The Canadian Task Force on Preventive Health Care has reversed its 2005 recommendations, finding methodological flaws, possible bias, and uncertain generalizability in a review of the literature. “In the absence of a demonstrated benefit of screening, and in consideration of the potential harms, we recommend not routinely screening for depression in primary care settings, either in adults at average risk or in those with characteristics that may increase their risk of depression,” the task force writes in a forthcoming edition of the Canadian Medical Association Journal.
The New York Times reports that the “baffling” rise in suicide rates in the U.S. military is not correlated to deployment, as is often assumed. “Perhaps the biggest challenge facing the Pentagon is simply getting suicidal service members into treatment,” the article states, adding that “despite campaigns to reduce stigma, many service members continue to believe that treatment will be ineffective or hurt their careers.” However, nearly every example given in the article mentions that the person was taking antidepressants – evidence that the person was “not in a good place.”
A study of 530,000 patients who underwent surgery at 375 U.S. hospitals found a 10% increased risk of post-operative complications including bleeding, transfusion, hospital readmission and death. However, the authors note that patients on SSRIs are also more likely to have conditions that increase surgical risk such as obesity, chronic pulmonary disease and depression. Results appear in JAMA Internal Medicine.
The norm in science is that there is free access to the data underpinning experiments. If free access is denied; it’s not science. In the case of branded pharmaceuticals, we do not even know what trials have been done. What is put in the public domain is not data. The selected highlights of a football game and the comments of the pundits afterwards don’t change the score. The selected highlights of pharma studies and the comments of pundits routinely change the score. Full Article →
At the 50th American Psychosomatic Society meeting in New York, Michael Shepherd was speaking. His topic – The Placebo. When the lecture finished, Lou Lasagna said “this paper is now open for questions.” Nothing happened. Nobody said anything at all. Lasagna couldn’t refrain from commenting: “There are 3 possible explanations. First, you were all asleep and therefore you heard nothing. Secondly, it was so bad that since this speaker has come 3,000 miles you didn’t want to embarrass him. Third, it is genuinely so original and new that you don’t quite know what to make of it. I’ll leave you to decide which it was”.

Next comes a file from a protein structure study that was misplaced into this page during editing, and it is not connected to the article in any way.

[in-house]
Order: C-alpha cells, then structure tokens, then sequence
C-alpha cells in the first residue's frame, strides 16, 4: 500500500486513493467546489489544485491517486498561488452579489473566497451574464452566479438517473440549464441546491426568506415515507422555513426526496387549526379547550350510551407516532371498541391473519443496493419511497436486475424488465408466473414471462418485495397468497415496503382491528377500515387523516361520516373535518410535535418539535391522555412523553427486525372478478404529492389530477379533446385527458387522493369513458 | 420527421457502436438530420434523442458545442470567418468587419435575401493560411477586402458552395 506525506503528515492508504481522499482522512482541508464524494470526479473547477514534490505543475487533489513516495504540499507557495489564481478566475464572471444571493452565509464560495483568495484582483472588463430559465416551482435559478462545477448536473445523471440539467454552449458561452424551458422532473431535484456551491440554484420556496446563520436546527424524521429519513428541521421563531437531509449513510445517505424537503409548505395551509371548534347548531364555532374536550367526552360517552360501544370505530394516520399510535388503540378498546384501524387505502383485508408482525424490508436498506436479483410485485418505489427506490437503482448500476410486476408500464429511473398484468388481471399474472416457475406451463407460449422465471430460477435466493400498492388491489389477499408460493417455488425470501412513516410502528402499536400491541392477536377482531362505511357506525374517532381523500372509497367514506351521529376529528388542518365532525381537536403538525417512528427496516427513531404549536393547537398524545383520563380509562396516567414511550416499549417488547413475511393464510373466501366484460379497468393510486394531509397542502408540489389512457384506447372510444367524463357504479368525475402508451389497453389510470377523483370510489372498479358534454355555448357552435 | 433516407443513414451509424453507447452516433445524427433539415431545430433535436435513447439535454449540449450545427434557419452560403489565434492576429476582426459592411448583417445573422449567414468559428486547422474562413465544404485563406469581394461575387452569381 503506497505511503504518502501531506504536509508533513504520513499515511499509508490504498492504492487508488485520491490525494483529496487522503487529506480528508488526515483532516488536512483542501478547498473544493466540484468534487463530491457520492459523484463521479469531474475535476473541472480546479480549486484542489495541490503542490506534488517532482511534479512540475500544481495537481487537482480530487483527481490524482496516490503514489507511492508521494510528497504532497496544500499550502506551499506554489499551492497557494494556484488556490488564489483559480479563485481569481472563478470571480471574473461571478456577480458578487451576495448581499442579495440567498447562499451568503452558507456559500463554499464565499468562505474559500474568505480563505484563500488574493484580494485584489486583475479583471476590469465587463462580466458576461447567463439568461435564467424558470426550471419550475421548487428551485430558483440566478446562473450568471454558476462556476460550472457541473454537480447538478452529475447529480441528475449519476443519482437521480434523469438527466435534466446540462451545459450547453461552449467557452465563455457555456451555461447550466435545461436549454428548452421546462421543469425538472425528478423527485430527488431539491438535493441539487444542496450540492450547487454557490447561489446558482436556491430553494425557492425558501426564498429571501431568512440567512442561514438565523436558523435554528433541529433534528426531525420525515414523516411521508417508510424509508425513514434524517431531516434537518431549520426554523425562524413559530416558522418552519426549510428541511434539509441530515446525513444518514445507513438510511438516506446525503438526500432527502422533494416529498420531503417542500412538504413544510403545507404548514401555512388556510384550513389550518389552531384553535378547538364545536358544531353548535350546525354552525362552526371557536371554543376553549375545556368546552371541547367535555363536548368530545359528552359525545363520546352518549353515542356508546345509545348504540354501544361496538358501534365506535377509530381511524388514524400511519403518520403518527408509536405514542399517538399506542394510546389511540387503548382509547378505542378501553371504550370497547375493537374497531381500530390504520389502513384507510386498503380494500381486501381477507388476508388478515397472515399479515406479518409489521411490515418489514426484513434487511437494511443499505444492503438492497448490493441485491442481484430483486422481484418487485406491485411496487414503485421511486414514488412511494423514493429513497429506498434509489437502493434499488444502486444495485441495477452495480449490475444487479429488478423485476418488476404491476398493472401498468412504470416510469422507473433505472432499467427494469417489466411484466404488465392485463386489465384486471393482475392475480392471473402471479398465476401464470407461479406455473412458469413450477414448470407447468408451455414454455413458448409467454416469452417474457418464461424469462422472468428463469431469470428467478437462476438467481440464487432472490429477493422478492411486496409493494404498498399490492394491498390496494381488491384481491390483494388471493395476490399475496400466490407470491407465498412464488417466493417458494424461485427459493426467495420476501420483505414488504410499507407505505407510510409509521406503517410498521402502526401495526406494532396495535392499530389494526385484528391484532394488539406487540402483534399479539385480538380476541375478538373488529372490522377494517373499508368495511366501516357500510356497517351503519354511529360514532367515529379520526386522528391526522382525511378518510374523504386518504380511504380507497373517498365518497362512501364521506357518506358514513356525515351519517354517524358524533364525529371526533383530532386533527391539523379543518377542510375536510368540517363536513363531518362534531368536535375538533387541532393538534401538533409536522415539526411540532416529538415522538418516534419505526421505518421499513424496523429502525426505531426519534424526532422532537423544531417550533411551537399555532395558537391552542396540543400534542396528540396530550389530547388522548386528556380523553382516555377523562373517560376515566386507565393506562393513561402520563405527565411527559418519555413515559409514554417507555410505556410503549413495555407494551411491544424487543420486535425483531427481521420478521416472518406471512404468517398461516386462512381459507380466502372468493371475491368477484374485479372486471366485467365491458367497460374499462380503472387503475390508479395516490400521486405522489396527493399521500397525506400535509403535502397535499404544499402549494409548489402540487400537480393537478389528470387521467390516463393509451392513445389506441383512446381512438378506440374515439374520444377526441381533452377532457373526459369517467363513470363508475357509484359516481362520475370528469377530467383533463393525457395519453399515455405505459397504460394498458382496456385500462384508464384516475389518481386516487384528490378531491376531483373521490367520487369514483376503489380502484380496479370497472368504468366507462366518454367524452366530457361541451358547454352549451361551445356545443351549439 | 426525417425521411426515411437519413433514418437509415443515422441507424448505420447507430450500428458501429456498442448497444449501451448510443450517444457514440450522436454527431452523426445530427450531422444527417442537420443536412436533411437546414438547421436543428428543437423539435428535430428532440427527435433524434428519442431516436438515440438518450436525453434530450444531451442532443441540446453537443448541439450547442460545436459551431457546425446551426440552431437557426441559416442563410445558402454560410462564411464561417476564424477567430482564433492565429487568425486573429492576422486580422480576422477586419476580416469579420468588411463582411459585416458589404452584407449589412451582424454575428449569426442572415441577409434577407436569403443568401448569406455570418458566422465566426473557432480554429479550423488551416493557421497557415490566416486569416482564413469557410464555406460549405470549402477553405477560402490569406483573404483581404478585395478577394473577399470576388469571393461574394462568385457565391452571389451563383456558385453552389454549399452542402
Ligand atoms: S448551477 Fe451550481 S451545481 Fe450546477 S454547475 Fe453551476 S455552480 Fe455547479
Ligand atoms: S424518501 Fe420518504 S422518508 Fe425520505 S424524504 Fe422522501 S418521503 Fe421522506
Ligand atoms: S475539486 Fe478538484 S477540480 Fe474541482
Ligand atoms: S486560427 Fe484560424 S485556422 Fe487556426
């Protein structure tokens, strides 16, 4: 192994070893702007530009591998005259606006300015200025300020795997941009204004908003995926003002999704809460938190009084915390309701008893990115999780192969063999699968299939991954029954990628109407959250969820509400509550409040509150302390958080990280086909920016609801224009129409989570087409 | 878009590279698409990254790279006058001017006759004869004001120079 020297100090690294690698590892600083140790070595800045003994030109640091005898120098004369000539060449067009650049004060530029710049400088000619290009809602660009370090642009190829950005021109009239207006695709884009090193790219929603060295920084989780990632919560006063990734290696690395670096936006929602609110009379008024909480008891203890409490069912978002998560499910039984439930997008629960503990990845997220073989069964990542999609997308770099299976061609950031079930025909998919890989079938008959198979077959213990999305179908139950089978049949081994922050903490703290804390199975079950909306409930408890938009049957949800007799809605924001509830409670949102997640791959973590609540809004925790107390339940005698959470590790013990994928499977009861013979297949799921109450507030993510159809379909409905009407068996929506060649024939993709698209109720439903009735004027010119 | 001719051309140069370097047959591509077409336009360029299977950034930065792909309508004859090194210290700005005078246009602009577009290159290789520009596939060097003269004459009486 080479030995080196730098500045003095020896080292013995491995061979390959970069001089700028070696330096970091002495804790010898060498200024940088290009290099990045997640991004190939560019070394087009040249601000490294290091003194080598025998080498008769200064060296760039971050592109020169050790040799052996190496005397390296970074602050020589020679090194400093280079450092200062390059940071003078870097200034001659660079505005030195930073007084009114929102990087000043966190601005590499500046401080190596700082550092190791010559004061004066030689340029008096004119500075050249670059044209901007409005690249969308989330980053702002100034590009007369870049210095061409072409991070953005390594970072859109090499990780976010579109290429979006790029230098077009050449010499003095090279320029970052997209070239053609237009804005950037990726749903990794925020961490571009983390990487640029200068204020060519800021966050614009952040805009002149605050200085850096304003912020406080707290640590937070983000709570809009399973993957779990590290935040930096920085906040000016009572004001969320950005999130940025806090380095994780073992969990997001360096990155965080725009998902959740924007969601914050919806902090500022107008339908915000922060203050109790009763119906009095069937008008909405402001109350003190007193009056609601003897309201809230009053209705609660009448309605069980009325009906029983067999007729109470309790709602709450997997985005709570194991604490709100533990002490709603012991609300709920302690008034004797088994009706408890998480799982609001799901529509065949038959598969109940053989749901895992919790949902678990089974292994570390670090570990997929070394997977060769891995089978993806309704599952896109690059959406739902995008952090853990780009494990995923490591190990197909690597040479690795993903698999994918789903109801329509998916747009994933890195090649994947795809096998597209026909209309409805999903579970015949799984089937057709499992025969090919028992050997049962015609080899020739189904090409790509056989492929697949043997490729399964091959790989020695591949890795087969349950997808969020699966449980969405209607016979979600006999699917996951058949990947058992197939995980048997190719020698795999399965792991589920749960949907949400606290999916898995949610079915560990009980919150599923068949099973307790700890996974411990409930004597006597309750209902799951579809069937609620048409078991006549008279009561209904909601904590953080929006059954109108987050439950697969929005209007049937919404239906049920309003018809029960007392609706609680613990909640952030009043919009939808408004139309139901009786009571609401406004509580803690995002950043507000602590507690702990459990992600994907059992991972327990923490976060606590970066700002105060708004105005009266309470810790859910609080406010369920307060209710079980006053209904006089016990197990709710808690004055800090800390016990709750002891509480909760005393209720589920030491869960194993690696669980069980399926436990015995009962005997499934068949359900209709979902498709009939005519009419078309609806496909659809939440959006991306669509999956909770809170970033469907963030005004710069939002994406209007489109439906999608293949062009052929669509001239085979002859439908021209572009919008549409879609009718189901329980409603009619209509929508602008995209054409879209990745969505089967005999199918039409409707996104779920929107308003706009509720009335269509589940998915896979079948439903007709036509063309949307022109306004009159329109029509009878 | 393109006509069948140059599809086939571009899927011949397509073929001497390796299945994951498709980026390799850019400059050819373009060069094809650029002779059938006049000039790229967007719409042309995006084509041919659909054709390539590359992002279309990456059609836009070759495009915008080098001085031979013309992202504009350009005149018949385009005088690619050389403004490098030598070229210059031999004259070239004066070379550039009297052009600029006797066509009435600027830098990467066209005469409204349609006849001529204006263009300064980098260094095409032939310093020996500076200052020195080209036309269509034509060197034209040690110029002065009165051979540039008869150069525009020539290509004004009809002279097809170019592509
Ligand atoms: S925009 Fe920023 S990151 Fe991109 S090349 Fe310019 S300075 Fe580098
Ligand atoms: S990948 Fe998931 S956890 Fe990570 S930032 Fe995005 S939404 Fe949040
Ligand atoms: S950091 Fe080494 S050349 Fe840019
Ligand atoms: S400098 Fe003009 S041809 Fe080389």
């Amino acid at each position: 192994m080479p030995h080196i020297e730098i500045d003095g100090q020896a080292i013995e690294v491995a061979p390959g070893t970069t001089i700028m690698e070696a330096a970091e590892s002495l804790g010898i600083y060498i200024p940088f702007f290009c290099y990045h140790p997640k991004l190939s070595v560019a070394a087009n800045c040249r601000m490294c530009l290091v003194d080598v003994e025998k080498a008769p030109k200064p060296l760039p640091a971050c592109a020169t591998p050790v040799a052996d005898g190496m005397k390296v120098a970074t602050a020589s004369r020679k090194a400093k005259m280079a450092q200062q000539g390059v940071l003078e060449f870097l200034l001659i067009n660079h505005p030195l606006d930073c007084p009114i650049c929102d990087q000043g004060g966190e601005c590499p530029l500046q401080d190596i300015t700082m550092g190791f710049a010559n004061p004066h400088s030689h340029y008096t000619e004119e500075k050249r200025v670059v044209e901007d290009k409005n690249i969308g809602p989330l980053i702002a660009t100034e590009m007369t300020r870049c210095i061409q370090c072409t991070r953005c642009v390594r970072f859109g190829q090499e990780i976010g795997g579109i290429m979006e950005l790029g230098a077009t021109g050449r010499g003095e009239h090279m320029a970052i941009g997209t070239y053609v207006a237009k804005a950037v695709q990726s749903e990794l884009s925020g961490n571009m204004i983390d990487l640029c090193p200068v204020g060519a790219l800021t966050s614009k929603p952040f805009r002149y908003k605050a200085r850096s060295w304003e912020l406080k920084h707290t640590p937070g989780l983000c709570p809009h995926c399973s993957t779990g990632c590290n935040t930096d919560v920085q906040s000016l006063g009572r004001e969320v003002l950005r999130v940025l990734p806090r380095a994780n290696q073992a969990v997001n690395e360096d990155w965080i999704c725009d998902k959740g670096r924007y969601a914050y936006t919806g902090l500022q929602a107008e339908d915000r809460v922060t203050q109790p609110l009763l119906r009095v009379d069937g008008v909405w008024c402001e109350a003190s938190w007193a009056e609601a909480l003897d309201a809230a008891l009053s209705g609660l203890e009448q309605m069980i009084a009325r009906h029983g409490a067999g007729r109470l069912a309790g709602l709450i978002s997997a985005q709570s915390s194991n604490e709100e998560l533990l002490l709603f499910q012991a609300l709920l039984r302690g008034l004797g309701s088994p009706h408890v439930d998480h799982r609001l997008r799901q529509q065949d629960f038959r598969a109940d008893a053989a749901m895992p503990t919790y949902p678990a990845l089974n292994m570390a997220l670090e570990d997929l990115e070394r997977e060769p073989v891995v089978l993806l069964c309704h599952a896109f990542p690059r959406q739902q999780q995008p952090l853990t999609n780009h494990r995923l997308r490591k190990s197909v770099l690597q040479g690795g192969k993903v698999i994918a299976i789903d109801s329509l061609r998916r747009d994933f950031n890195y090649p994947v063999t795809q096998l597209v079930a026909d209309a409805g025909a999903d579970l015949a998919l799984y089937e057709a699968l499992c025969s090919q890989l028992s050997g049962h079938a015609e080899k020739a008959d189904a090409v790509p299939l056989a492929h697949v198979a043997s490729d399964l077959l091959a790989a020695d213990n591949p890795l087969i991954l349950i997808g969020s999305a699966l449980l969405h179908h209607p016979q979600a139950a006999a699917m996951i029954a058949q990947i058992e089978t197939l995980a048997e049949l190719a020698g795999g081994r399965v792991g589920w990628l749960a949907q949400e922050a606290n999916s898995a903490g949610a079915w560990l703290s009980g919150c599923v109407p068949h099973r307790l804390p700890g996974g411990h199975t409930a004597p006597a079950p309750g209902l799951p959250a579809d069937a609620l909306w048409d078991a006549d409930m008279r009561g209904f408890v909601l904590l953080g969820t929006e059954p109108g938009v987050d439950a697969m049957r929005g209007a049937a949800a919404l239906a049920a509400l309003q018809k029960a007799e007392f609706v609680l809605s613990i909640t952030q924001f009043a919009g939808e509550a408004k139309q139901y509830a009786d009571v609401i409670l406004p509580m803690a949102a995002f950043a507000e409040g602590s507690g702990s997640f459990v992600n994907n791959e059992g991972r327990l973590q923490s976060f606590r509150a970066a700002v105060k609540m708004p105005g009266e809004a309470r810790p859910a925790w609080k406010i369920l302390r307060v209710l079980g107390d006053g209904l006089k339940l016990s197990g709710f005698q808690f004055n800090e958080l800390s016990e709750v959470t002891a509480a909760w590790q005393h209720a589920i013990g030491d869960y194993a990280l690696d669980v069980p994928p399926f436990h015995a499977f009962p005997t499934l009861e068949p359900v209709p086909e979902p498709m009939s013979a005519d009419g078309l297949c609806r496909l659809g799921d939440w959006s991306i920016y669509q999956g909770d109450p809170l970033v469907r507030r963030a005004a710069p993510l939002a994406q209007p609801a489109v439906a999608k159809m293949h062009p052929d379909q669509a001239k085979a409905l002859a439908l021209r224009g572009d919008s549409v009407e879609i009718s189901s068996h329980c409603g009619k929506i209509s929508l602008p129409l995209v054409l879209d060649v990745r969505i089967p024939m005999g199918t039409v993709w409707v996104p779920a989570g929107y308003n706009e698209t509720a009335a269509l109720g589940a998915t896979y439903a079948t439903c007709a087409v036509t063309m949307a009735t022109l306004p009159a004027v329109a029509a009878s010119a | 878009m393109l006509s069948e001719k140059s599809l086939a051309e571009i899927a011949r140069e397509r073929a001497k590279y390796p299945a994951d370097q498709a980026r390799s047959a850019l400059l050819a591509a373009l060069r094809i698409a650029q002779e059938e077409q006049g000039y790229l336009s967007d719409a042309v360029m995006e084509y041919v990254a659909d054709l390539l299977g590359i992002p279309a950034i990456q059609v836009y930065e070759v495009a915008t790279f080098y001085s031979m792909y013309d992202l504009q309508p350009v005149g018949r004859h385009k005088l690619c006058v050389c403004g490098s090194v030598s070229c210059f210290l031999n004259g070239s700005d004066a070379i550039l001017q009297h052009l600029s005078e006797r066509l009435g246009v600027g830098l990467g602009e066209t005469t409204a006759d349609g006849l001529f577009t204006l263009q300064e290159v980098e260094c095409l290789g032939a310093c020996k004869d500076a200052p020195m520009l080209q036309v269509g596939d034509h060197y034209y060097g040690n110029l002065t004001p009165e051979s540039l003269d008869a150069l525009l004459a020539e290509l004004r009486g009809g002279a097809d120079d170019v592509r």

Based on a psychiatrist’s recommendation that the effects of citalopram (Celexa) had contributed to a 61 year-old grandmother’s lethal bludgeoning of her friend of over 20 years as they had tea, the High Court in Edinburgh accepted a reduced plea of ‘culpable homicide.’ The psychiatrist indicated that she had been prescribed a dosage “far in excess of what she should have been prescribed.”
The U.K.’s Mail reports of an effect of SSRIs that, though rare, has shown up in significant numbers of people according to David Healy’s RxISK website; unusual aggressiveness and recklessness associated with relatively minor drinking. “Once I started drinking I found it hard to stop. I also found I was becoming confused after drinking alcohol… I got banned from restaurants and bars in my local town and became an embarrassment to my friends. Once I climbed onto my roof. I was not trying to kill myself. I felt as if I was in a dream.”
A study of the Swedish medical birth registry, conducted by researchers from Sweden, the U.K., and the U.S.A., found a 3.3X greater risk of autism in the offspring of women reporting antidepressant use during pregnancy. The researchers, however, urge caution as the results explain only a small percentage of the prevalence of autism.
Eli Lilly & Co. will pay an undisclosed amount to settle the lawsuit of the parents of a South Dakota boy who committed suicide four weeks after starting the antidepressant Cymbalta. The lawsuit, which was to go to trial next month, that Lilly failed to adequately warn patients that the drug was known to cause suicidal inclinations, and that a 19-year-old student had committed suicide by hanging while participating in a trial of the drug for urinary incontinence.
Dr. Oz looks at the research on antidepressants today, finding that they are over-prescribed, may be counter-productive or harmful, may not work at all, and that advertising them is only allowed in the USA and New Zealand.